Cayman Ensures Bahamasfirst Model 'Makes Sense'


Tribune Business Editor

BAHAMAS First's 33-37 per cent market share meant it needed to diversify risk concentration outside this nation to "make our business model work in the long-term", its chief executive confirming yesterday that it has increased its stake in its Cayman affiliate to 83.48 per cent.

Patrick Ward, who is also Bahamas First Holdings' president, told Tribune Business that the Bahamian general insurance holding company had grown its equity shareholding in Cayman First from an initial 75.24 per cent following the latter's September 2011 rights offering.

Emphasising that its Cayman expansion was set to be "an even bigger benefit than before", Mr Ward also disclosed to this newspaper that Bahamas First was seeking to grow its marine insurance portfolio by attracting boats currently covered in the Florida market back to the Bahamas.

And, suggesting it was possible to match 2011's 10 per cent growth in the number of vehicles insured by Bahamas First this year, Mr Ward also told Tribune Business the insurer was "close" to its target of reducing equity holdings to between 25-30 per cent of its total investment portfolio.

The diversification provided by its 2010 entrance into the Cayman Islands general insurance market was vital in mitigating the $6.5 million hit Bahamas First suffered in this market last year via Hurricane Irene and assorted fire claims, events that dropped its 2011 net income 60 per cent year-over-year to $1 million.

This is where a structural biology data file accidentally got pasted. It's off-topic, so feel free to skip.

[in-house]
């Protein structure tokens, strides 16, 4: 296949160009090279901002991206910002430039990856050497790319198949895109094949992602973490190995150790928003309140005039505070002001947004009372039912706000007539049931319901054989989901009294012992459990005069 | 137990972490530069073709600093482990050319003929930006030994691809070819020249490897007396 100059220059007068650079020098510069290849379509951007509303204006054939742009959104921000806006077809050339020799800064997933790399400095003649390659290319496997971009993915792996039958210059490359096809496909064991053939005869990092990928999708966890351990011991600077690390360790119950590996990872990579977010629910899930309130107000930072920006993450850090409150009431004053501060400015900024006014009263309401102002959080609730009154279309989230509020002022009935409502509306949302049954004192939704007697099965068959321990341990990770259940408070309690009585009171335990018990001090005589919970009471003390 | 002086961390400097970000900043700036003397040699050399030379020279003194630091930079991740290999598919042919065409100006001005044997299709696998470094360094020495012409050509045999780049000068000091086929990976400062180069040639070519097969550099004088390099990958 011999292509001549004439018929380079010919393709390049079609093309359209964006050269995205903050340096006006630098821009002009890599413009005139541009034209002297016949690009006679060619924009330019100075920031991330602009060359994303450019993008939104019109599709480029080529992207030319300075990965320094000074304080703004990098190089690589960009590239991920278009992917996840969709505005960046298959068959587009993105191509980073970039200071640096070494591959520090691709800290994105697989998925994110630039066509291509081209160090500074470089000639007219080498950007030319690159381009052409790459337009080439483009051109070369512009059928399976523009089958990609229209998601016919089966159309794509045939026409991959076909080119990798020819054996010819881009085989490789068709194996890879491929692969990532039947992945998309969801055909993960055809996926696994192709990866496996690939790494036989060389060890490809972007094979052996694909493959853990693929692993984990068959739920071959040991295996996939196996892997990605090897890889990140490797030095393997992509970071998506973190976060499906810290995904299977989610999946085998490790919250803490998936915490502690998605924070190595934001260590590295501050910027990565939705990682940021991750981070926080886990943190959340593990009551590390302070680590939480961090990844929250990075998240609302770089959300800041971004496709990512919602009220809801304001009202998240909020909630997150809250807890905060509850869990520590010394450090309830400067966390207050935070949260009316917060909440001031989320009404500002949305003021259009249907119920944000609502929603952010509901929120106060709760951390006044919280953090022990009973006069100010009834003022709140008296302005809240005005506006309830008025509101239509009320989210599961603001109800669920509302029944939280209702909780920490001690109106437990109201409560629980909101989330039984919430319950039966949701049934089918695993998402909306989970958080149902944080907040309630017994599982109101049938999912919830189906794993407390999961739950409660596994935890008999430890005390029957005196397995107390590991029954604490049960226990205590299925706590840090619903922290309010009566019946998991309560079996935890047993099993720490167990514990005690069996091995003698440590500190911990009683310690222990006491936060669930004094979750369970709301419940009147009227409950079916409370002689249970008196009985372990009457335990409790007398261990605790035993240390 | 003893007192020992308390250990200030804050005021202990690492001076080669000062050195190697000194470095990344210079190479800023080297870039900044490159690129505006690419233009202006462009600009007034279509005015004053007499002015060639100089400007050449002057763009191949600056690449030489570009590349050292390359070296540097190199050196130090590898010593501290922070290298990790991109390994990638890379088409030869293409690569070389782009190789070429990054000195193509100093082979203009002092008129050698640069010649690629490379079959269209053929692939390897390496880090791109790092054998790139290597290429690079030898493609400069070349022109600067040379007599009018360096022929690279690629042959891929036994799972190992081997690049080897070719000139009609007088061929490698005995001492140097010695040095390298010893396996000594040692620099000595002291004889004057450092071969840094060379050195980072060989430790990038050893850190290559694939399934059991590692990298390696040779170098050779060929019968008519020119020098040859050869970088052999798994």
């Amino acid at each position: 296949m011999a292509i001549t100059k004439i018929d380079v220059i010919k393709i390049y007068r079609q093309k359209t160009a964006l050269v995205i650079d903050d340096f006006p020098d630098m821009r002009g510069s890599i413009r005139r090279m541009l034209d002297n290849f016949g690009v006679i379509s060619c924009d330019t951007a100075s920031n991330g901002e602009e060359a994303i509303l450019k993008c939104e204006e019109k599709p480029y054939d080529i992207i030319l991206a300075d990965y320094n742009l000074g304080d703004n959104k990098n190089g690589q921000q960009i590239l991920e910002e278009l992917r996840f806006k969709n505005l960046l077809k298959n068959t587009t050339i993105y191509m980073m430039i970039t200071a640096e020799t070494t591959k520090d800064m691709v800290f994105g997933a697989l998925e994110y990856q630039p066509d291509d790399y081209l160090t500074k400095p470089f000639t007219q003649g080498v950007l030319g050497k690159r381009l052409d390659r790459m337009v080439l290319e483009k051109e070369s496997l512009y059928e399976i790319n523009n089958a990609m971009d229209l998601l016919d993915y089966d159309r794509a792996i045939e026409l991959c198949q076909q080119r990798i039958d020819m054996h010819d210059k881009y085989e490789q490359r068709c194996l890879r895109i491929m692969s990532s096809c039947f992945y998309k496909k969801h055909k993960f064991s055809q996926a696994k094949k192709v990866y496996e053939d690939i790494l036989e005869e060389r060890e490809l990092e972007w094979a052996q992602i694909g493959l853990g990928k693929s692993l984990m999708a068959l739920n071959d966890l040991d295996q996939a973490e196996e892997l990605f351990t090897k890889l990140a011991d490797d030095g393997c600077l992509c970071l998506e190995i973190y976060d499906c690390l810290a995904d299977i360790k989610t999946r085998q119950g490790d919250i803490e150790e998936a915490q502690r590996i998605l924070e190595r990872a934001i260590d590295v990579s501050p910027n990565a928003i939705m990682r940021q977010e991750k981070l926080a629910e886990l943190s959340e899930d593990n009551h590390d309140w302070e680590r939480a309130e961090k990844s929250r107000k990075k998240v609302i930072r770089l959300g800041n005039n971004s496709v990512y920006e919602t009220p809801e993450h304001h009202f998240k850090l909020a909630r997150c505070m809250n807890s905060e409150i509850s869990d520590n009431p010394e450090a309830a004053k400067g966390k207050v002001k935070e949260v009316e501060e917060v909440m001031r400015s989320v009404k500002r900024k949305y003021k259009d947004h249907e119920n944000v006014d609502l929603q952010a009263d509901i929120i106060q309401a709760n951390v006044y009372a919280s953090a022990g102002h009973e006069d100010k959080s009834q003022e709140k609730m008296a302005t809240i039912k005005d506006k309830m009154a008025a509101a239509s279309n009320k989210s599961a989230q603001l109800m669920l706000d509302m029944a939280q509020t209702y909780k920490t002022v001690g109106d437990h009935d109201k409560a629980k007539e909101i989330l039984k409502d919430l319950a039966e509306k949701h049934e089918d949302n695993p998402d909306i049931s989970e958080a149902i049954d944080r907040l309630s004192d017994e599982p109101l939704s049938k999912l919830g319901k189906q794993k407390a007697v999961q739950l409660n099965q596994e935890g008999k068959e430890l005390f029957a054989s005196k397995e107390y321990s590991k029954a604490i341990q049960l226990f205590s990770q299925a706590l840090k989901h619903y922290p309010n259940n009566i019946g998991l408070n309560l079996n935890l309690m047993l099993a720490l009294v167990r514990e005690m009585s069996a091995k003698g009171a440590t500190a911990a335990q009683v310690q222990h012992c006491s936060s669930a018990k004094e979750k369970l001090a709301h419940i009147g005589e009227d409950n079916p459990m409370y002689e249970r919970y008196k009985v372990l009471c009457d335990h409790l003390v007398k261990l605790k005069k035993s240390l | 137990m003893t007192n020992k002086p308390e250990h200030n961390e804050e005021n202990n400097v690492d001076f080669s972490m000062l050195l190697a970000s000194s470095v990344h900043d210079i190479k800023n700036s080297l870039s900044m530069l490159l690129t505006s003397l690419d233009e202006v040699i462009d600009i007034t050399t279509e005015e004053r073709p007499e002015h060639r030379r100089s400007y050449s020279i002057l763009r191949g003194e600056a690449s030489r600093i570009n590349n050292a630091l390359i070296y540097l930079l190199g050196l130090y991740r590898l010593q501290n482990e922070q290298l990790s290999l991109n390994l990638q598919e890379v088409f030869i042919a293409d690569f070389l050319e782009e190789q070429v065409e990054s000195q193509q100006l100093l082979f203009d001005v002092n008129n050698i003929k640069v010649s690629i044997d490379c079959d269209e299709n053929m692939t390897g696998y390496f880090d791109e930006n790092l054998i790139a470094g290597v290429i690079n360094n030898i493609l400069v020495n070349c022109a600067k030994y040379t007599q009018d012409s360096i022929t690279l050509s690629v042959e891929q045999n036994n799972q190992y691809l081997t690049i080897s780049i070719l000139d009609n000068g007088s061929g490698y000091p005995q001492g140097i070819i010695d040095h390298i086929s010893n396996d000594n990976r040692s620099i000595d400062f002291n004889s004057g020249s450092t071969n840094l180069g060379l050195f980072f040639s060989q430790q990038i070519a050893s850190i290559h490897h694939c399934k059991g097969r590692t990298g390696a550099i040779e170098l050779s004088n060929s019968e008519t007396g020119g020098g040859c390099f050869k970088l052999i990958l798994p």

And Bahamas First has increased its Cayman equity following last September's 'one share-for-every-two-held' rights offering by Cayman First, picking up 499,785 of the 500,000 new shares issued to increase its shareholding by 8.24 percentage points.

Noting that the Cayman Islands government was the only other substantial Cayman First shareholder, with a pre-right issue stake of 24 per cent, Mr Ward said all other investors owned collectively less than 1 per cent of the company.

"As we suspected, the government did not increase its shareholding, and outside that the rights offering would be mostly subscribed by Bahamas First," Mr Ward told Tribune Business, adding that with its enlarged 83 per cent stake, the Cayman affiliate would "be an even bigger benefit than before".

Mr Ward said the rights offering had initially been contemplated to bolster Cayman First's capital base ahead of a potential litigation-related claim that might be made on the company.

The size of that claim, though, was much reduced, but Bahamas First still felt it was "an appropriate time" to bolster its subsidiary's capital "with an eye to the future", given the Cayman Islands' developing capital and solvency requirements.

Explaining the rationale for Bahamas First Holdings' diversifying and expanding outside the Bahamas, Mr Ward disclosed to Tribune Business: "A company that has the kind of market share that Bahamas First does sees the benefits of diversifying more, probably, than a company with smaller market share.